1. Refers to major red-light areas in Delhi (GB Road) and Mumbai (Kamathipura). Avignon is an allusion to Pablo Picasso’s 1907 painting Les Demoiselles d’ Avignon (Oil on canvas. The Museum of Modern Art, New York)or The Women of Avignon. In an essay on Picasso in 1920, Andre Salmon spoke of the painting as ‘the ever glowing crater from which the fire of contemporary art erupted (Roland Penrose, Phaidon, 1971). Five prostitutes confront the spectator as if he had just entered their midst. The following allusion attempts to communicate this fire of life reminiscent in the women who stare back at the reader through photographs. It is also suggestive of the fact that unlike the five women in the painting, the protagonists in the present context have not been circumscribed to a set canvas or space, nor do they, sadly, garner the awe and veneration of the five women in the painting.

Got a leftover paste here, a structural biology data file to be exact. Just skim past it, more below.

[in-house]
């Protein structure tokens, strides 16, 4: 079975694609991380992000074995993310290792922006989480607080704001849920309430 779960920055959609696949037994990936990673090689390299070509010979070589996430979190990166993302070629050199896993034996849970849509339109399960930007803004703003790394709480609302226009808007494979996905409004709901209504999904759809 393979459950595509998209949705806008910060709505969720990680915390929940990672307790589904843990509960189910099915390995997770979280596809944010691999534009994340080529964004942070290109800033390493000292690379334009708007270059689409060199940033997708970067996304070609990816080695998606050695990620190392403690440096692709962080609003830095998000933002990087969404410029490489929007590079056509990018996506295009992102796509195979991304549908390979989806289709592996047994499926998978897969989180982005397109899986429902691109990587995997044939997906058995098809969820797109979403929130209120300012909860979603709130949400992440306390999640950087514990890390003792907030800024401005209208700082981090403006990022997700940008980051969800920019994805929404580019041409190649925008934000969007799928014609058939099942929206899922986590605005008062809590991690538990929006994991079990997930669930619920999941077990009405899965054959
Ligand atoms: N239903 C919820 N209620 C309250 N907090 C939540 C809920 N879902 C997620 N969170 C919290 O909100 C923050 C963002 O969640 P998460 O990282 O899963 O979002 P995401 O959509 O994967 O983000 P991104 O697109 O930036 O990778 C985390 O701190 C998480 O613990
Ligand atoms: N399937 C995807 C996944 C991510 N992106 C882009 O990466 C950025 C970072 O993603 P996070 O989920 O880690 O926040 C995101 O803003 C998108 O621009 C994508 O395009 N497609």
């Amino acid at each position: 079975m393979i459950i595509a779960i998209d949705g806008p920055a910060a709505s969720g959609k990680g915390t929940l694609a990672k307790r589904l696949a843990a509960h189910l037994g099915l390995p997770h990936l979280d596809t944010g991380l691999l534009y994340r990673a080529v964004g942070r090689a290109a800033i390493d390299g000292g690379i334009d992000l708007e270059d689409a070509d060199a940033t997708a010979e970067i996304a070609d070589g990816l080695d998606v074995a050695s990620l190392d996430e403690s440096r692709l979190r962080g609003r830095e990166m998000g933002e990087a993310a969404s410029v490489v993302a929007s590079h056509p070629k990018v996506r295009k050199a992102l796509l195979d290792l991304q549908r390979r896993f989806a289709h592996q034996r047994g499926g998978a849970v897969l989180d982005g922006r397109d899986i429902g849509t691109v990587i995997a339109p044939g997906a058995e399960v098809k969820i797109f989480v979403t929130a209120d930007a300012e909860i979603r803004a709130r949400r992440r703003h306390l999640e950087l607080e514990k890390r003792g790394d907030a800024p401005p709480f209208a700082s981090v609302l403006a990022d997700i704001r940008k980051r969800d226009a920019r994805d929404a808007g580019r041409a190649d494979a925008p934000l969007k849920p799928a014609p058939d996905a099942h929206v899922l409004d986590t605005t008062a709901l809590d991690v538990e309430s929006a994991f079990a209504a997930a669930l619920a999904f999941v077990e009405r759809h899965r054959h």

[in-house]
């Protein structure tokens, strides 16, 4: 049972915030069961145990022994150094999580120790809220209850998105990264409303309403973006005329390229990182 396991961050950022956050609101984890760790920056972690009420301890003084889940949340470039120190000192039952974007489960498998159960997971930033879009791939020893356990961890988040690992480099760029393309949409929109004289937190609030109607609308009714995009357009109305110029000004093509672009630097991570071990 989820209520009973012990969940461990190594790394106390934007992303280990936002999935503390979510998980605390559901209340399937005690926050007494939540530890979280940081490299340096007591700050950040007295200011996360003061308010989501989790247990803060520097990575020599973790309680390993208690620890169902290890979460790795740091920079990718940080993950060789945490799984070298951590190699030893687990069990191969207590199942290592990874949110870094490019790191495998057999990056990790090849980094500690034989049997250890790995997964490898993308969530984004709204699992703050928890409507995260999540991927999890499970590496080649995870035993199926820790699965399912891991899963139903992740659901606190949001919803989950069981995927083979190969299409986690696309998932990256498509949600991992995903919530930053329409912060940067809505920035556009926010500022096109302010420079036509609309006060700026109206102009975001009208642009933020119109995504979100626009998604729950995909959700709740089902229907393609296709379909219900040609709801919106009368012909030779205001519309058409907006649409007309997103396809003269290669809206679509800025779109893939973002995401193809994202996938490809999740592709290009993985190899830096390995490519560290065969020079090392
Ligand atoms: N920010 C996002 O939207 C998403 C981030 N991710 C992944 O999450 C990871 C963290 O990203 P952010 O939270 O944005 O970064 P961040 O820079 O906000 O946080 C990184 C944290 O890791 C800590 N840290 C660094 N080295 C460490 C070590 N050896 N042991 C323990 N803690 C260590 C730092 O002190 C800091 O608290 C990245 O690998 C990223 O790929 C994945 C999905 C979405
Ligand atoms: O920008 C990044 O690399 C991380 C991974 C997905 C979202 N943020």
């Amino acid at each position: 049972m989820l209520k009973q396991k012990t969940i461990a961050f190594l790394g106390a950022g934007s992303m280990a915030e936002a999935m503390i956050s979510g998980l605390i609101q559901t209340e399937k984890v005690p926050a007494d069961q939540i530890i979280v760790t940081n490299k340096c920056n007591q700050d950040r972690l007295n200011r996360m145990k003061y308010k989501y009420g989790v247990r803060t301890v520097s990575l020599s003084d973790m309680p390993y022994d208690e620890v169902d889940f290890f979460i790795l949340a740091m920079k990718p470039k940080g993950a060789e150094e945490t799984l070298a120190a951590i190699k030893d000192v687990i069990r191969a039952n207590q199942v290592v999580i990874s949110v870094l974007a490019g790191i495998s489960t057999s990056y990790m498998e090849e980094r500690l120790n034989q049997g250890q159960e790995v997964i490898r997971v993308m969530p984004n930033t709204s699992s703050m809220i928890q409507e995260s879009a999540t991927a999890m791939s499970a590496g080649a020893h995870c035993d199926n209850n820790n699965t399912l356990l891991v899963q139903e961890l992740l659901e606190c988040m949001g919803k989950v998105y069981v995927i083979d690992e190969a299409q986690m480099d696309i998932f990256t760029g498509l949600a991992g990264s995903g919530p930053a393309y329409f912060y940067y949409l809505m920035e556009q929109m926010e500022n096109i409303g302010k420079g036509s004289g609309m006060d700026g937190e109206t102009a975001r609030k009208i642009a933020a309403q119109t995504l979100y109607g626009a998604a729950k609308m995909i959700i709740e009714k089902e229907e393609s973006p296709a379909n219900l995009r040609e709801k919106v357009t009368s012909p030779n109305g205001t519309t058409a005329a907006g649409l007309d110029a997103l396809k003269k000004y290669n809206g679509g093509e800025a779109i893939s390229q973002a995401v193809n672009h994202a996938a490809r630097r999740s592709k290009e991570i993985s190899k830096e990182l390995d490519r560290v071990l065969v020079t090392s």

1. The line is inspired from rock-band Metallica’s song Wherever I May Roam(The Black Album, Elektra Records, 1991). Excerpts of the original lyrics are as follows:

And the road becomes my bride
I have stripped of all but pride
So in her I do confide
And she keeps me satisfied
Gives me all I need
And with dust in throat I crave
Only knowledge will I save
To the game you stay a slave
Roamer, wanderer
Nomad, vagabond
Call me what you will
But I’ll take my time anywhere
Free to speak my mind anywhere
And I’ll redefine anywhere
Anywhere I roam
Where I lay my head is home


  1. An allusion to Emily Dickenson’s poem #556, which reads:-

The Brain, within its Groove

Runs evenly-and true

But let a splinter swerve